Historical Photos – Sault Ste. Marie, Michigan

This is a picture of a pair of unknown homesteaders near Sault Ste Marie, Michigan

Unknown homesteaders from near Sault Ste. Marie showing off their horses.

Two Homesteaders with Their Horses

Here are several historical pictures from the Sault Ste. Marie area, The first one is two homesteaders with their pair of prize horses. There are no names attached to this picture so we don’t know who this is. I do like the dog in front of the woman. Also, the front door seems to be covered with blankets or some kind of fabric. This is a great example of early homestead life.

Native Americans fishing on the St. Mary's River with canoes and nets.

Sault Ste. Marie Native Americans fishing in canoes in the St. Mary’s River.

Soo Native Americans Fishing St. Mary’s with Canoes

Taken from the Canadian side of the St. Mary’s River, these Soo native Americans are out fishing the Rapids. This was taken from an old stereoview. This was probably taken in the late 1800s. Though it is hard to tell, I think the Native on the left side is Jack Lapete, a well-known Lake Superior guide.

Years ago there was a railroad depot next to the locks at Sault Ste. Marie.

The train depot that used to be at the Soo Locks exchanging ship for rail passengers or vice-versa.

Sault Ste. Marie Train Depot at the Soo Locks

Back when trains were abundant, a railroad depot was located at the Soo Locks. This allowed passengers to embark and debark from train to ship in one location. The depot was located west of where the locks observation platform is now. From an old postcard image, with the car next to the ship, it shows three modes of transportation for the era, 1920s or 30s.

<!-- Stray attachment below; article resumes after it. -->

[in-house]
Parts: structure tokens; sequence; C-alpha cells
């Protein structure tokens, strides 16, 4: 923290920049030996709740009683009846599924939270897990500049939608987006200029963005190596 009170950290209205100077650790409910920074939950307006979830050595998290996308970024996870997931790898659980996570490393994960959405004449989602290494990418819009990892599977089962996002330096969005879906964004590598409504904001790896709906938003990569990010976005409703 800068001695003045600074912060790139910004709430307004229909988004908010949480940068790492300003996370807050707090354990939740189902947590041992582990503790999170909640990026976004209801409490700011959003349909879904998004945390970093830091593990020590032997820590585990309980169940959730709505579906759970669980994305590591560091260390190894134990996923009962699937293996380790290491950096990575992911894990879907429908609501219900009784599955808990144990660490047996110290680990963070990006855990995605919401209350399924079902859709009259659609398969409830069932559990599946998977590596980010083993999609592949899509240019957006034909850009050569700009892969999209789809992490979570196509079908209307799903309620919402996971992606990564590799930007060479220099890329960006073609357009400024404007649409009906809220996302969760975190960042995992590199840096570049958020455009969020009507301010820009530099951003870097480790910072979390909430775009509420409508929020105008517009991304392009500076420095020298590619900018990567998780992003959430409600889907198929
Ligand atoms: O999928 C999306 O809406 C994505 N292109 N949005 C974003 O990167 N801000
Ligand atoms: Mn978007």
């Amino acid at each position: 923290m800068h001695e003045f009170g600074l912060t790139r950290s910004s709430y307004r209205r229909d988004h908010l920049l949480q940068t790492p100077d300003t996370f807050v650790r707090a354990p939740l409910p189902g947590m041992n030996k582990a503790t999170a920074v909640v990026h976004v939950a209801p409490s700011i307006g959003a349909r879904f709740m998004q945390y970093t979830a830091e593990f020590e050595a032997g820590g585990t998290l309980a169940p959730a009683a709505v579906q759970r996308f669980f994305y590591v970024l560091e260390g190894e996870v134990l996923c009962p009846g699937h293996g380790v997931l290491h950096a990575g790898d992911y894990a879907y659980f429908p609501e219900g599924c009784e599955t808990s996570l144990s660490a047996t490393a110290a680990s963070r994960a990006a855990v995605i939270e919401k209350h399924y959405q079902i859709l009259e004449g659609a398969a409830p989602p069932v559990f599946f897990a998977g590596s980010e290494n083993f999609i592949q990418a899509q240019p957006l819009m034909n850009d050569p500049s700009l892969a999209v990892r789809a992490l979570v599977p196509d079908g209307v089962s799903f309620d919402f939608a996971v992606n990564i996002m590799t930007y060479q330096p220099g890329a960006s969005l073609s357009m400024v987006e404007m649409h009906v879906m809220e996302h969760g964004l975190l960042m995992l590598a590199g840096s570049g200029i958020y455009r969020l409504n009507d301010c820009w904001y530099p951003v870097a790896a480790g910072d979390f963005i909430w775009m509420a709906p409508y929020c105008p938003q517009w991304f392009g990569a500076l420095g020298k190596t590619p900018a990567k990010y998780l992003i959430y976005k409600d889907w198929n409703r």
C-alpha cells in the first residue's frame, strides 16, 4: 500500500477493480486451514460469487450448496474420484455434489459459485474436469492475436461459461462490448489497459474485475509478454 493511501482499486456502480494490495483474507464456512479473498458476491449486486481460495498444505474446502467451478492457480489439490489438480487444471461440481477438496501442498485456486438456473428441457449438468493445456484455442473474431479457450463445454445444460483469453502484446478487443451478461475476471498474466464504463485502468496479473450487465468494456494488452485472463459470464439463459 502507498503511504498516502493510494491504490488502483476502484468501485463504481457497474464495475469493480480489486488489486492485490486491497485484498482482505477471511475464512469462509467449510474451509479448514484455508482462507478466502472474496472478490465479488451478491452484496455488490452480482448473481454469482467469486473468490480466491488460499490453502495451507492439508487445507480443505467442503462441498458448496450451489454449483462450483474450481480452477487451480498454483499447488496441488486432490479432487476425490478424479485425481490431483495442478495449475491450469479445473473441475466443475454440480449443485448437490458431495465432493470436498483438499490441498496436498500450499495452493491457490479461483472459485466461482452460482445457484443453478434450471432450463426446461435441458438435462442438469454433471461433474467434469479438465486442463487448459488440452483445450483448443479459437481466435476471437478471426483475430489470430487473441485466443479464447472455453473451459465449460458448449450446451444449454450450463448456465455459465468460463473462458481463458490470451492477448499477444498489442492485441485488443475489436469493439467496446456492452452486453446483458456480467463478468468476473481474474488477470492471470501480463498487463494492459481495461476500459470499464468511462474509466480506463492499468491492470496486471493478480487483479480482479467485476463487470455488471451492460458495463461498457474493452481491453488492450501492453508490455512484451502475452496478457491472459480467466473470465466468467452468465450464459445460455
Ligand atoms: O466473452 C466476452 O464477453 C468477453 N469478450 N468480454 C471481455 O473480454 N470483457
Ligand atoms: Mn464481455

A Steamship called the Athabasca is captured by photographer Allan Fanjoy.

The ship Athabasca as it sails into the Soo Locks. Photo by Allan Fanjoy.

The Steamship Athabasca

Allan Fanjoy, a Sault Ste. Marie photographer captures the S.S. Athabasca as it heads down the St. Mary’s River. The Athabasca was built in Scotland in 1883 and then sent to America for passenger use on the Great Lakes. She sailed between Thunder Bay, Ontario on Lake Supeerior and Owen Sound on Lake Huron. It was one of three ships in a fleet that also included the Algoma and the Alberta.

Trout fishing along the river in Sault Ste. Marie.

A fisherman baits is line after pulling in a prize trout on the St. Mary’s River.

Trout Fishing on the St. Mary’s

Trout fishing has been a time honored tradition throughout the U.P. One of the reasons the Native Americans lived in the region was because of the abundance of fish. Even former governor Chase S. Osborn was known to enjoy pulling a big one out of the river. He even had a local guide come an get him if he had something special on the line and he would drop whatever he was doing and go pull in a big trout. The picture above shares a fishing tradition that continues to this day.

If you enjoyed these pictures you would probably enjoy my book – Faces, Places, and Days Gone By. 

Attention Craft Beer Fans – Yooper Ale Trails – All Roads Lead To Beer.

Bringing Upper Peninsula beer to the world with the Yooper Ale Trails book.

The cover of the book, Yooper Ale Trails for Craft breweries and brewpubs in Michigan’s Upper Peninsula.

The popularity of independent and craft breweries has been on the rise for several years now. They have been popping up across the Upper Peninsula almost faster than one can keep up with. From the populaton centers to some of the remotest places, nearly all roads lead to beer.